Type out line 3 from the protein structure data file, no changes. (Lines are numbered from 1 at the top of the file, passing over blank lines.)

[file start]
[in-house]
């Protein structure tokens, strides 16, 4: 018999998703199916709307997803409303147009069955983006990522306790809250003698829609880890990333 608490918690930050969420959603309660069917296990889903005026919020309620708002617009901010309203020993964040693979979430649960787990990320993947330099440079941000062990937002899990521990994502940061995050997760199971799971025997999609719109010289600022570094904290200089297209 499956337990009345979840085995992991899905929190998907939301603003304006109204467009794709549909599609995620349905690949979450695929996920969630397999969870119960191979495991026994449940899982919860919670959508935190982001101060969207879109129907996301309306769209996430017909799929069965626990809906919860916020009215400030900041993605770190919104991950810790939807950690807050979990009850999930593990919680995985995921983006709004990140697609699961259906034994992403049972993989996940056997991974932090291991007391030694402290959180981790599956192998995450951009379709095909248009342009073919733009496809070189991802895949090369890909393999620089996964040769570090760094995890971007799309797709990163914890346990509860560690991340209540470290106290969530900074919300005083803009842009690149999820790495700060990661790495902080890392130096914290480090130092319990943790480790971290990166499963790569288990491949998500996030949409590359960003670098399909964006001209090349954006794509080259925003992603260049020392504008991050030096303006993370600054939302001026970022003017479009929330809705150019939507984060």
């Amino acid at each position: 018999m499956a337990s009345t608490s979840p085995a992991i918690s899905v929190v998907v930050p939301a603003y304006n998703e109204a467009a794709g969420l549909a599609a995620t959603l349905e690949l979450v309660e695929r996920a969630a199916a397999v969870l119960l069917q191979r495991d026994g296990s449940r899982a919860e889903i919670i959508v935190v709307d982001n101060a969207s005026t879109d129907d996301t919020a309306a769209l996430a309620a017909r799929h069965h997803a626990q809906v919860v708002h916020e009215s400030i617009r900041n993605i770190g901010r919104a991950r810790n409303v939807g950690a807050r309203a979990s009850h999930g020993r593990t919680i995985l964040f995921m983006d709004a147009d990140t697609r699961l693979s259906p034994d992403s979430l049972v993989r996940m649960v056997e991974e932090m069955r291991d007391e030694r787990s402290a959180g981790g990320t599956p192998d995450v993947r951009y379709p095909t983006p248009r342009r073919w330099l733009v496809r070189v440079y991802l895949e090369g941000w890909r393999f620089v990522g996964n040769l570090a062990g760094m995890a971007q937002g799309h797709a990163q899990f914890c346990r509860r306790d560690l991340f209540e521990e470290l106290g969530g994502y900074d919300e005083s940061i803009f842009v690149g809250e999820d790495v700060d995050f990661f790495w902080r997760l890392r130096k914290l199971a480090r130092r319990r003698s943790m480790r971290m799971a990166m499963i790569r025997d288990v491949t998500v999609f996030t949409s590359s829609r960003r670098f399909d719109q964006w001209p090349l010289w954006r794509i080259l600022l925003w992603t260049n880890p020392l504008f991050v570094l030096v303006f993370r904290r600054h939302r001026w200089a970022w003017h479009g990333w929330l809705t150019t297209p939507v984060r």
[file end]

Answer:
């Amino acid at each position: 018999m499956a337990s009345t608490s979840p085995a992991i918690s899905v929190v998907v930050p939301a603003y304006n998703e109204a467009a794709g969420l549909a599609a995620t959603l349905e690949l979450v309660e695929r996920a969630a199916a397999v969870l119960l069917q191979r495991d026994g296990s449940r899982a919860e889903i919670i959508v935190v709307d982001n101060a969207s005026t879109d129907d996301t919020a309306a769209l996430a309620a017909r799929h069965h997803a626990q809906v919860v708002h916020e009215s400030i617009r900041n993605i770190g901010r919104a991950r810790n409303v939807g950690a807050r309203a979990s009850h999930g020993r593990t919680i995985l964040f995921m983006d709004a147009d990140t697609r699961l693979s259906p034994d992403s979430l049972v993989r996940m649960v056997e991974e932090m069955r291991d007391e030694r787990s402290a959180g981790g990320t599956p192998d995450v993947r951009y379709p095909t983006p248009r342009r073919w330099l733009v496809r070189v440079y991802l895949e090369g941000w890909r393999f620089v990522g996964n040769l570090a062990g760094m995890a971007q937002g799309h797709a990163q899990f914890c346990r509860r306790d560690l991340f209540e521990e470290l106290g969530g994502y900074d919300e005083s940061i803009f842009v690149g809250e999820d790495v700060d995050f990661f790495w902080r997760l890392r130096k914290l199971a480090r130092r319990r003698s943790m480790r971290m799971a990166m499963i790569r025997d288990v491949t998500v999609f996030t949409s590359s829609r960003r670098f399909d719109q964006w001209p090349l010289w954006r794509i080259l600022l925003w992603t260049n880890p020392l504008f991050v570094l030096v303006f993370r904290r600054h939302r001026w200089a970022w003017h479009g990333w929330l809705t150019t297209p939507v984060r």